Will we see another name added to the Wall of Champions?

2014 Formula One Canadian Grand Prix, Circuit Gilles Villeneuve, Montreal, Quebec, Canada 6th – 8th June 2014
Valtteri Bottas, Williams FW36 Mercedes, Action,
World Copyright: © Andrew Hone Photographer 2014.
Ref: _ONZ1071 / via Pirelli Media

The Circuit Gilles Villeneuve based on Montreal’s Notre Dame Island is a stunning track. The track has the right balance of slow- to high-speed areas that creates some spectacular racing.

There is one infamous part of the track which legends such as the great Michael Schumacher have hit—they call it the ‘Wall of Champions’. After the 1999 Canadian Grand Prix the wall on the exit of Turn 14 was christened most notably with three world champions. Drivers had hit the wall prior, but 1999 was when it was especially unforgiving.


Many drivers—or shall we say victims—had fallen prey to The Wall especially this year, but it all began with Damon Hill, he was the first notable casualty, after winning the World Championship in 1996. Now driving with Jordan he was amongst a midfield battle, and he clipped the rear of his car against The Wall—you could say he was an appetiser for it.

15 laps later Michael Schumacher mid-chicane lost control after going off the racing line, and slid helplessly into The Wall’s grasp; at the time the German was leading the Grand Prix. The difference here was that Hill managed to get away, but Schumacher & Ferrari could not, with severe damage caused. The main course? The Wall was not done there, it wanted more!

Canada’s own Jaques Villeneuve was the third champion into The Wall, only 5 laps after Schumacher, pretty much nose on, it was getting more and more of the cars at every attempt! The Wall after that had had enough, was full and had its fair share of rubber across it. Villeneuve was the dessert of The Wall’s three-car meal in 1999. From then on it was named the Wall of Champions.

Recent Years:

The Wall laid low for a few years, claiming the odd driver here and there—on a diet, you could say, but when it saw an opportunity it was more than happy to take full advantage.

The rise, then fall, of Jenson Button at the 2005 Canadian Grand Prix, for example. He took pole position in qualifying, and then threw it away in the race when Schumacher was chasing him for third. He attacked the chicane but as a result broke his rear suspension: The Wall was ready for a taste of BAR, though much like Hill he managed to escape The Wall’s grasp.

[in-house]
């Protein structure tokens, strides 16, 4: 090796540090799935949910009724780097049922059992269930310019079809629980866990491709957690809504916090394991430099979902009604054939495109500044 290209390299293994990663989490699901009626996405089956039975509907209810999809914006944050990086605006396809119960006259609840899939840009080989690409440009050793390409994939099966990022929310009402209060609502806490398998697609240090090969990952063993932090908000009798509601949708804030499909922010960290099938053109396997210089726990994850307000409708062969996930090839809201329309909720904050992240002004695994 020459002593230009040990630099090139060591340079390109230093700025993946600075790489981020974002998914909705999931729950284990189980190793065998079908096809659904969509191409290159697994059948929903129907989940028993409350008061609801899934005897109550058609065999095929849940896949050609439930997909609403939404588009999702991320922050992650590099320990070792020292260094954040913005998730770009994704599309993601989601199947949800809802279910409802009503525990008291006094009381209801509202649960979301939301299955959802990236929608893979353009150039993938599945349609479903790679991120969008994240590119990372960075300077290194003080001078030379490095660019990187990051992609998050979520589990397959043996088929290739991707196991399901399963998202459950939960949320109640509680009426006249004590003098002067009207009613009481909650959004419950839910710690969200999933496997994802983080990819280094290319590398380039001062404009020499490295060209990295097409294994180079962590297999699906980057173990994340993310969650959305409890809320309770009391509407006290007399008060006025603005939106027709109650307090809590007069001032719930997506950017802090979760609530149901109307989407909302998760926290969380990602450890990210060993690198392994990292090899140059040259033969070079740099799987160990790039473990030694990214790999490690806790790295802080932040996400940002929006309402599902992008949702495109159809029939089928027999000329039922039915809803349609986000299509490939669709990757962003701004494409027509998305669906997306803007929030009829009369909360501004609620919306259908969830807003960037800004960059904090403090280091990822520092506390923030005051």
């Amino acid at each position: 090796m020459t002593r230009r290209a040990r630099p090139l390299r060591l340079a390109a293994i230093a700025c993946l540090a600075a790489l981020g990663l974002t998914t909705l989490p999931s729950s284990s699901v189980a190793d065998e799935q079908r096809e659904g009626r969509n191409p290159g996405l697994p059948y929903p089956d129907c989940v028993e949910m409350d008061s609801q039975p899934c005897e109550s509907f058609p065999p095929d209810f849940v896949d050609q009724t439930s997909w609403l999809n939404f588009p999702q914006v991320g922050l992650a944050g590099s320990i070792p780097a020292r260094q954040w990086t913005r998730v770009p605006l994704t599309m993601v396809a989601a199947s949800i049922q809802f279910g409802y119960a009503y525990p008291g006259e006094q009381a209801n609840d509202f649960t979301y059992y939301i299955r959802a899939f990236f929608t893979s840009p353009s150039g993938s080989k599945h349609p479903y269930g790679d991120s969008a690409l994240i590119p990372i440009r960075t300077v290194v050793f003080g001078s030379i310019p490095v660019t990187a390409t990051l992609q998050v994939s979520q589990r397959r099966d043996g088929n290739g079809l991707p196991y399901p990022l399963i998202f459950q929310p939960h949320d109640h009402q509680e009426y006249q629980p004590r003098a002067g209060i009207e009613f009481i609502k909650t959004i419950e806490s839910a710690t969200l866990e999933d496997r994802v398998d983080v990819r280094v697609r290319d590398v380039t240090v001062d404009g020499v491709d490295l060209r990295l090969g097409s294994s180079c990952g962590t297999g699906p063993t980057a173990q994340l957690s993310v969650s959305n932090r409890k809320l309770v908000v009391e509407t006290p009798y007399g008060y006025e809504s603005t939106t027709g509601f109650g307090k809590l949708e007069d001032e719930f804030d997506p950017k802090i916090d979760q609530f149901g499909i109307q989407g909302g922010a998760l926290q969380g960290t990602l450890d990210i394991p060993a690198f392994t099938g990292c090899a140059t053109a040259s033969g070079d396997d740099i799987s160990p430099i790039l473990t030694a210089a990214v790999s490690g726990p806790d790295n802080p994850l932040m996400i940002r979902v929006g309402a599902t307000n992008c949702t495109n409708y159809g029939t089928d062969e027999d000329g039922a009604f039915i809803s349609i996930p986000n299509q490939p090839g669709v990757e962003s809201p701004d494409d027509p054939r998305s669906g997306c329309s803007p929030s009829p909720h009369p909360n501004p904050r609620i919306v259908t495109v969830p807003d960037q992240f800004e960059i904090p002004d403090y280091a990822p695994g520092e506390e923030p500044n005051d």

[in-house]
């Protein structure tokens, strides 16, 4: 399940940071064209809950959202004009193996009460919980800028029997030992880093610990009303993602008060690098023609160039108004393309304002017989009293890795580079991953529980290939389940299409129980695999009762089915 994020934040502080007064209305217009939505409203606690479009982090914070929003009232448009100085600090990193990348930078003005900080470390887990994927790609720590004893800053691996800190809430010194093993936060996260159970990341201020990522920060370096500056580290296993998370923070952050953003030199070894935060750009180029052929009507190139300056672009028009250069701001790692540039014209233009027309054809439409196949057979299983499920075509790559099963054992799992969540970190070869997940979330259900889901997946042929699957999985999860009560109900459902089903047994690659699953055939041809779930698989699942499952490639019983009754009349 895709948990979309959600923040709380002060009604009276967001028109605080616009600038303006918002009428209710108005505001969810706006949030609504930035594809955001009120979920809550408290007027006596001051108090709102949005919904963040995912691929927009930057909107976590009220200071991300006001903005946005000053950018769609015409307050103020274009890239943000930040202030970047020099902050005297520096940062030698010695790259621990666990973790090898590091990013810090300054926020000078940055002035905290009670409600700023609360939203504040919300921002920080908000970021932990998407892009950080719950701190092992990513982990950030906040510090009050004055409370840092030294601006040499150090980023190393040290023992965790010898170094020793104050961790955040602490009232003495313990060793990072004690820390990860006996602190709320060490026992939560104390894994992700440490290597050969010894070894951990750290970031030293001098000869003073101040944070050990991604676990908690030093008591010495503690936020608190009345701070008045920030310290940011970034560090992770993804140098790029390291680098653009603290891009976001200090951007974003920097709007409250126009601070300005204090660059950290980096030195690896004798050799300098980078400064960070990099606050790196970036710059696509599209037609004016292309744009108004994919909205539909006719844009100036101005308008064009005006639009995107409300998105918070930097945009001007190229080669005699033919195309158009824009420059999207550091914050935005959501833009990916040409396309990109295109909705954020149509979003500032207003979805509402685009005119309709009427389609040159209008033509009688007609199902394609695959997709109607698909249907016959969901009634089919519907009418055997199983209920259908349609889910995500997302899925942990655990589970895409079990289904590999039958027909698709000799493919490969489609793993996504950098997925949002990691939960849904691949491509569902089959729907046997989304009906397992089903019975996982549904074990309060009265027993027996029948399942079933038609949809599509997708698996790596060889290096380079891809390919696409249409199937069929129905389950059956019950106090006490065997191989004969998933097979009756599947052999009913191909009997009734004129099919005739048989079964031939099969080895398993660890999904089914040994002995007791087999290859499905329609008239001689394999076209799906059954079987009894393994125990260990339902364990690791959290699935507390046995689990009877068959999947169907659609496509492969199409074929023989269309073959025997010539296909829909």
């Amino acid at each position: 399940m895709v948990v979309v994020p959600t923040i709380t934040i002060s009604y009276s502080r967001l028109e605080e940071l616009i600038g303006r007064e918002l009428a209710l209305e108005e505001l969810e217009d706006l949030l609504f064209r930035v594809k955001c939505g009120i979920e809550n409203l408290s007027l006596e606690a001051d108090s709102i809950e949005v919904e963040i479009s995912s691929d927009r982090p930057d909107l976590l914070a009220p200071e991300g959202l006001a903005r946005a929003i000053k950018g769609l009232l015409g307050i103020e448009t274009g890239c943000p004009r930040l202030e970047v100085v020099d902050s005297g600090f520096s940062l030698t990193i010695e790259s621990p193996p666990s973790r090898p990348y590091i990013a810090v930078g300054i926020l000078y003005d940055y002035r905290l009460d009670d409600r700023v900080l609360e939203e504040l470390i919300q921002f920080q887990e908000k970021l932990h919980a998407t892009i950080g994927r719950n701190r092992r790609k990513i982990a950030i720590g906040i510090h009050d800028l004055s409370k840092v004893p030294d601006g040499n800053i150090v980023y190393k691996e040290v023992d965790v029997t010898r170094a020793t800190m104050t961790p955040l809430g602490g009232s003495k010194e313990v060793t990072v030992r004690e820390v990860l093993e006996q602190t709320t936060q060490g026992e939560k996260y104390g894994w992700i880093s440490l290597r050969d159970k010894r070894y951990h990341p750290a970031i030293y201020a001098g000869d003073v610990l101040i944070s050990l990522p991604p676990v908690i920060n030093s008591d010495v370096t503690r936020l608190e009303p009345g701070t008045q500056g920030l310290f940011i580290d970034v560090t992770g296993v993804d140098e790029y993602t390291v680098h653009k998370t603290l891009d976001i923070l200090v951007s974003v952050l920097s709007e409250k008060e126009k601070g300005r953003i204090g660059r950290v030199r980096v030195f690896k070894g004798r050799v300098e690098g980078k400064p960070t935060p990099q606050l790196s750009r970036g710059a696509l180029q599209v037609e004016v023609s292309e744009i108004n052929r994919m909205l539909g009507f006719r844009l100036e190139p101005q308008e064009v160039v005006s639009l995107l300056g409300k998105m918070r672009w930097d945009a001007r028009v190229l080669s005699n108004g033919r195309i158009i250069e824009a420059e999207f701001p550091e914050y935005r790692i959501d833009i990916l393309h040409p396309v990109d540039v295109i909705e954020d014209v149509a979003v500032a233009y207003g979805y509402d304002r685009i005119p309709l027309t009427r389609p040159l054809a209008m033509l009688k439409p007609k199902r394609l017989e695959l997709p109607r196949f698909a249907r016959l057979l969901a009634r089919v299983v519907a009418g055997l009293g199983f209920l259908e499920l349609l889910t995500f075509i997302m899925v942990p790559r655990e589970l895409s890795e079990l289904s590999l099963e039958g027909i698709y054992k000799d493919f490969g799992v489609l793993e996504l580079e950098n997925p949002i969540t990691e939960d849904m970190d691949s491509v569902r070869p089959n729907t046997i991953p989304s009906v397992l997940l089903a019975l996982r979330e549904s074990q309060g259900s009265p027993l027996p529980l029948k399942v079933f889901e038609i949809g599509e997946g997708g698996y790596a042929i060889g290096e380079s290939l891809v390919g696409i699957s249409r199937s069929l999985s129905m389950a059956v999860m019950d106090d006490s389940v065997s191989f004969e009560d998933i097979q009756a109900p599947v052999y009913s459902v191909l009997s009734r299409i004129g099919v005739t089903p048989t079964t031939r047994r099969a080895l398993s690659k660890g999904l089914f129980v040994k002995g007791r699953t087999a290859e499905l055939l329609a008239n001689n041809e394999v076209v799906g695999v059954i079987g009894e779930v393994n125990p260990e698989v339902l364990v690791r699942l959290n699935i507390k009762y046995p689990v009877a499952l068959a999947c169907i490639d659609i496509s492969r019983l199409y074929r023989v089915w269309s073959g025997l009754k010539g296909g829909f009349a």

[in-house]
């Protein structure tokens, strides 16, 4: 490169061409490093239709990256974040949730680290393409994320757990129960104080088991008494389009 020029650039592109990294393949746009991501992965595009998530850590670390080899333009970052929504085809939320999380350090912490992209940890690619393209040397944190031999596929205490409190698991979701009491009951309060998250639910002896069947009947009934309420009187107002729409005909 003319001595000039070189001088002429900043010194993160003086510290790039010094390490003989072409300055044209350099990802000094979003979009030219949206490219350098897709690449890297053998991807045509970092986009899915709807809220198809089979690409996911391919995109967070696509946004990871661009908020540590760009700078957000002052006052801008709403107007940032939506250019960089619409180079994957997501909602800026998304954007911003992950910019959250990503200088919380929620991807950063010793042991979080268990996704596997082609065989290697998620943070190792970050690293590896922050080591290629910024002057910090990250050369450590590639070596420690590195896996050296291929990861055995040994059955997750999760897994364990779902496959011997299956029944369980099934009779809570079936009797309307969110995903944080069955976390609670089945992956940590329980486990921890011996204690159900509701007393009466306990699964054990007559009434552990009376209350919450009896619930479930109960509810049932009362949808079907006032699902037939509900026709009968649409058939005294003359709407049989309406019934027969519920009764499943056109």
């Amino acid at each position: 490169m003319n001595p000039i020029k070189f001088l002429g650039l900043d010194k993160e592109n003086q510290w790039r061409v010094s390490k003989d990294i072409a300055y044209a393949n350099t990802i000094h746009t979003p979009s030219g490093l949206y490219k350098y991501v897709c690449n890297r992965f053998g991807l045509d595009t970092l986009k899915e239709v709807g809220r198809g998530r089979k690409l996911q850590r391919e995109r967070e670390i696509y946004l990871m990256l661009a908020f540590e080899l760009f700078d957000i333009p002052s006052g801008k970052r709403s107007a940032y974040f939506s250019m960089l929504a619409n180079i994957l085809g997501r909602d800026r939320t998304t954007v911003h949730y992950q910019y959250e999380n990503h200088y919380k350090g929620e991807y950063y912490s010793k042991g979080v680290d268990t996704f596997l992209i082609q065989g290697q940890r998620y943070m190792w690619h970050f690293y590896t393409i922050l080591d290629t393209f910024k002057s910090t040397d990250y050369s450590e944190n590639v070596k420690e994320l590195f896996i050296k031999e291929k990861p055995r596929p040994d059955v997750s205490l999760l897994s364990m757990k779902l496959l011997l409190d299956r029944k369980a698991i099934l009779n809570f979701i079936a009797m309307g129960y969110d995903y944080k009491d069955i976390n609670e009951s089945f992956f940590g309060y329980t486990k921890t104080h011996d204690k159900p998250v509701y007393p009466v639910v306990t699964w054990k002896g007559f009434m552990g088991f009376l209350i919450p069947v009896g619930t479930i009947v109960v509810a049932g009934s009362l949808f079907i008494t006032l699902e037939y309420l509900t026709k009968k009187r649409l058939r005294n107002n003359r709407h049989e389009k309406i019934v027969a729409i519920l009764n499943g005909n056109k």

The most recent major casualty was in 2011, where we had the most incredible race that Button won. Funnily enough it was the complete opposite with Button rising to the top from the bottom.

The Wall did not devour anyone during the race, as it was still buzzing from the first practice session. Sebastien Vettel lost his rear on a very green track, and over the kerbs he headed straight towards The Wall. So early on in the weekend, Vettel could not escape, and it ended his session with The Wall covered with fresh carbon fibre and rubber, whilst leaving the Red Bull team a major headache to get his car ready for FP2.

Other notable mentions:

– Ricardo Zonta, a champion in the FIA GT series, was actually the first to hit The Wall in the 1999 Grand Prix.

– Juan Pablo Montoya—the 1999 CART and two-time Indy 500 champion—in what turned out to be his penultimate Grand Prix, did brush The Wall in 2006 resulting in retirement. Could this have been the catalyst for what ensued in the following US Grand Prix, resulting in an early Formula 1 departure?

Will there be another one this year though? It’s been a few years since The Wall last had a tasty meal. Could an F1 champion such as Hamilton or future champion Max Verstappen join the ever-growing list of victims claimed by the Wall of Champions? The cars seem to suffer more in dirty air this year, and Canada always has been a tough track on brakes. The recipe is there for The Wall to claim another driver.

Chris Lord, F1 Correspondent

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